The Oregon Dunes National Recreation Area was a completely new coastal look; massive dunes, sea grasses and wind, lots of wind.  We walked up to the top of some of the dunes.  I cannot say it was fun.  Trudging up through ankle-deep sand, getting stuck with the sharp grasses, wind practically knocking me over . . . the folks on the ATVs have the right idea. That would be a much better way to see the dunes, and obviously a very popular activity in this area.

We are staying in Florence for the night.  Mostly this is a jumping off point for the dunes; there is a cute Old Town with restaurants and shops.  As long as we can keep eating seafood and there is ice cream, we are good.

 

Amtrak Cascades Route

What a great way to travel from Vancouver BC to Portland Oregon. The only downside is it does leave at 6:30 AM, but it gets you into Portland at about 3 PM, rested, fed and entertained.  It’s an absolutely beautiful route through Washington, the water views are so pretty it’s not even hard to stay awake.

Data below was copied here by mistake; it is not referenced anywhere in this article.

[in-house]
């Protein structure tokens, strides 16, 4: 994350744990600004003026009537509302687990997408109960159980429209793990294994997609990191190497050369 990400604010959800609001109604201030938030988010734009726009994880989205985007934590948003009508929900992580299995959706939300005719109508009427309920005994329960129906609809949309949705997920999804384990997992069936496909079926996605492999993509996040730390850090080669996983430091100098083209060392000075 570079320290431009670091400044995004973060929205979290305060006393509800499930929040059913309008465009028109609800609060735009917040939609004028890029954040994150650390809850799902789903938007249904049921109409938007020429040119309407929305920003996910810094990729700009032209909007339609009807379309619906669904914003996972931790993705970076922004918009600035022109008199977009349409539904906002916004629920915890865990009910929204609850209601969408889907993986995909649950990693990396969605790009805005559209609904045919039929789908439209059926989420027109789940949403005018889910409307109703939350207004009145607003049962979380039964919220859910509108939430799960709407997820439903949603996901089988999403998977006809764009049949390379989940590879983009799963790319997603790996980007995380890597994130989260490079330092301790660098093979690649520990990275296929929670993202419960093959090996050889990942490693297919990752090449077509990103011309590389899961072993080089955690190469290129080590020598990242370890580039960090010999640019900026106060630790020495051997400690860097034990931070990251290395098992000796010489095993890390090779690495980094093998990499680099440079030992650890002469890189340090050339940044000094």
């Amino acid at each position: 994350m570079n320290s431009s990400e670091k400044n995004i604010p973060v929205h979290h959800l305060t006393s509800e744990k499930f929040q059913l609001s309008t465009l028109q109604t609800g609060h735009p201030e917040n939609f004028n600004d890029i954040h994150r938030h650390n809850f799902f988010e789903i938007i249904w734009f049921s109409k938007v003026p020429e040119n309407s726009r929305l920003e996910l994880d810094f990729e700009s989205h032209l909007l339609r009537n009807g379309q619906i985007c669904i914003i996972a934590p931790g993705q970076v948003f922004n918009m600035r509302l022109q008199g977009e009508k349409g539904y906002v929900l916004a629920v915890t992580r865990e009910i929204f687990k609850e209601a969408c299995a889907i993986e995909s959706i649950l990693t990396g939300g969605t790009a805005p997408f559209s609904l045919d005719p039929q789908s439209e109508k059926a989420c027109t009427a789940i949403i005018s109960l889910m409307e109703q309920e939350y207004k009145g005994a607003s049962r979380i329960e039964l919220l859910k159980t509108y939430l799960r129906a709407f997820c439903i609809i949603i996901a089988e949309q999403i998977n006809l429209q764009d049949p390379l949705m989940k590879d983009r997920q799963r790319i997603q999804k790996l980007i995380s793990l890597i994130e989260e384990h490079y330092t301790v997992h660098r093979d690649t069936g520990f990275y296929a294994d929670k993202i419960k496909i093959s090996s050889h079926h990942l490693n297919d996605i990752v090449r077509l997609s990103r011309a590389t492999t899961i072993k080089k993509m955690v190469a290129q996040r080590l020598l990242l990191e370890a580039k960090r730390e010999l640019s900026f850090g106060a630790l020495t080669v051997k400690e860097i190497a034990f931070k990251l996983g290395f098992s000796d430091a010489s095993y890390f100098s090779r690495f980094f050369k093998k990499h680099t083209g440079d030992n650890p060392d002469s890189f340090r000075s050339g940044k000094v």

Business Class seats are worth the extra fee, and taking two single seats (one behind the other) on the right side of the train car is really the best for maximizing your viewing pleasure. It’s comfortable and on par with any first-class European train. This train did not have a dining car, but the Bistro service and quality was not bad once the train got underway.  Prior to departure, there was quite a line.

It was hard to get an answer about what time we needed to be at the station (since we would also be going through customs). At one point, we were told by an Amtrak representative the station did not even open til 6 AM; that is not true, staff is there from about 5 AM.  Business Class and Global Entry have a separate line for check-in with no wait.  Customs officers board the train at the border, but it a quick walk-through and a quick glance at passenger passports.